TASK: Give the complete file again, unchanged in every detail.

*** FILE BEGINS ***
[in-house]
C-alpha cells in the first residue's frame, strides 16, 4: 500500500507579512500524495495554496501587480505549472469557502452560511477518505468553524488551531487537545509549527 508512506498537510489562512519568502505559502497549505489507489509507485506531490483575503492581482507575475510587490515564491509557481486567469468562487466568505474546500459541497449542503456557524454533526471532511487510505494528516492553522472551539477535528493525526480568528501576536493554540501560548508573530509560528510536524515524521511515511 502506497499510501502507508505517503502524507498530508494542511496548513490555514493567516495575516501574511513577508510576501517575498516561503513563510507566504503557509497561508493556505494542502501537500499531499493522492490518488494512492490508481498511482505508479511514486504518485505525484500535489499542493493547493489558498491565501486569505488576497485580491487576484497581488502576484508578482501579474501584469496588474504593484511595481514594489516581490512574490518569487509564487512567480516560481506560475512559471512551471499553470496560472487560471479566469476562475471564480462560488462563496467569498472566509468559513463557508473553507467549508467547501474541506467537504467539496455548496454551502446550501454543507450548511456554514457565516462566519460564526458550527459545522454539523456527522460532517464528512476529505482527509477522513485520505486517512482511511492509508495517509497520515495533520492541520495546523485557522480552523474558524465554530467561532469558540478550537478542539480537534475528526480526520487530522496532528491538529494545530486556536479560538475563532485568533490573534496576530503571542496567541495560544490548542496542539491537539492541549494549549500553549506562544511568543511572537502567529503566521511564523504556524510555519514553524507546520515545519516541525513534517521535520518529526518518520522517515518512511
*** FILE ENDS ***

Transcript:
[in-house]
C-alpha cells in the first residue's frame, strides 16, 4: 500500500507579512500524495495554496501587480505549472469557502452560511477518505468553524488551531487537545509549527 508512506498537510489562512519568502505559502497549505489507489509507485506531490483575503492581482507575475510587490515564491509557481486567469468562487466568505474546500459541497449542503456557524454533526471532511487510505494528516492553522472551539477535528493525526480568528501576536493554540501560548508573530509560528510536524515524521511515511 502506497499510501502507508505517503502524507498530508494542511496548513490555514493567516495575516501574511513577508510576501517575498516561503513563510507566504503557509497561508493556505494542502501537500499531499493522492490518488494512492490508481498511482505508479511514486504518485505525484500535489499542493493547493489558498491565501486569505488576497485580491487576484497581488502576484508578482501579474501584469496588474504593484511595481514594489516581490512574490518569487509564487512567480516560481506560475512559471512551471499553470496560472487560471479566469476562475471564480462560488462563496467569498472566509468559513463557508473553507467549508467547501474541506467537504467539496455548496454551502446550501454543507450548511456554514457565516462566519460564526458550527459545522454539523456527522460532517464528512476529505482527509477522513485520505486517512482511511492509508495517509497520515495533520492541520495546523485557522480552523474558524465554530467561532469558540478550537478542539480537534475528526480526520487530522496532528491538529494545530486556536479560538475563532485568533490573534496576530503571542496567541495560544490548542496542539491537539492541549494549549500553549506562544511568543511572537502567529503566521511564523504556524510555519514553524507546520515545519516541525513534517521535520518529526518518520522517515518512511